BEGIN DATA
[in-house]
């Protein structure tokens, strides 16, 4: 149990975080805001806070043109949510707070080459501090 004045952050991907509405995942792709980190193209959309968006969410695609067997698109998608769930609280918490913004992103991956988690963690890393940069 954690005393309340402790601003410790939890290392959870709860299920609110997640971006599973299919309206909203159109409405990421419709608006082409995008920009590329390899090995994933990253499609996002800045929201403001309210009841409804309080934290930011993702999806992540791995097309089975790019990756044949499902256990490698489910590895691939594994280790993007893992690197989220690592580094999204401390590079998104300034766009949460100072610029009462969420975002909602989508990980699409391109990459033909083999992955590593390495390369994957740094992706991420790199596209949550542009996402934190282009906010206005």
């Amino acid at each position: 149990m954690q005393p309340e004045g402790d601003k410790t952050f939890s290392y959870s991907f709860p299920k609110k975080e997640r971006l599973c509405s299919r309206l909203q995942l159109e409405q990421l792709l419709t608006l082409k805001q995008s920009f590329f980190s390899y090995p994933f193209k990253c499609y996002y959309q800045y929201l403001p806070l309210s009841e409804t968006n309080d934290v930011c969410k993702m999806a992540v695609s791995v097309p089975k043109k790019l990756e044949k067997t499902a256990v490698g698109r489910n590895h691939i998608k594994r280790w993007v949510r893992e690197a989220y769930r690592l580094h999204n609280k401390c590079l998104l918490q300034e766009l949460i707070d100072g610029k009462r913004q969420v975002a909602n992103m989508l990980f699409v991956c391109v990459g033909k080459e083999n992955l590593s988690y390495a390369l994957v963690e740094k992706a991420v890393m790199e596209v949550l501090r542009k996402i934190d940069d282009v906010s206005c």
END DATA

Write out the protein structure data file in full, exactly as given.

[in-house]
């Protein structure tokens, strides 16, 4: 149990975080805001806070043109949510707070080459501090 004045952050991907509405995942792709980190193209959309968006969410695609067997698109998608769930609280918490913004992103991956988690963690890393940069 954690005393309340402790601003410790939890290392959870709860299920609110997640971006599973299919309206909203159109409405990421419709608006082409995008920009590329390899090995994933990253499609996002800045929201403001309210009841409804309080934290930011993702999806992540791995097309089975790019990756044949499902256990490698489910590895691939594994280790993007893992690197989220690592580094999204401390590079998104300034766009949460100072610029009462969420975002909602989508990980699409391109990459033909083999992955590593390495390369994957740094992706991420790199596209949550542009996402934190282009906010206005």
């Amino acid at each position: 149990m954690q005393p309340e004045g402790d601003k410790t952050f939890s290392y959870s991907f709860p299920k609110k975080e997640r971006l599973c509405s299919r309206l909203q995942l159109e409405q990421l792709l419709t608006l082409k805001q995008s920009f590329f980190s390899y090995p994933f193209k990253c499609y996002y959309q800045y929201l403001p806070l309210s009841e409804t968006n309080d934290v930011c969410k993702m999806a992540v695609s791995v097309p089975k043109k790019l990756e044949k067997t499902a256990v490698g698109r489910n590895h691939i998608k594994r280790w993007v949510r893992e690197a989220y769930r690592l580094h999204n609280k401390c590079l998104l918490q300034e766009l949460i707070d100072g610029k009462r913004q969420v975002a909602n992103m989508l990980f699409v991956c391109v990459g033909k080459e083999n992955l590593s988690y390495a390369l994957v963690e740094k992706a991420v890393m790199e596209v949550l501090r542009k996402i934190d940069d282009v906010s206005c």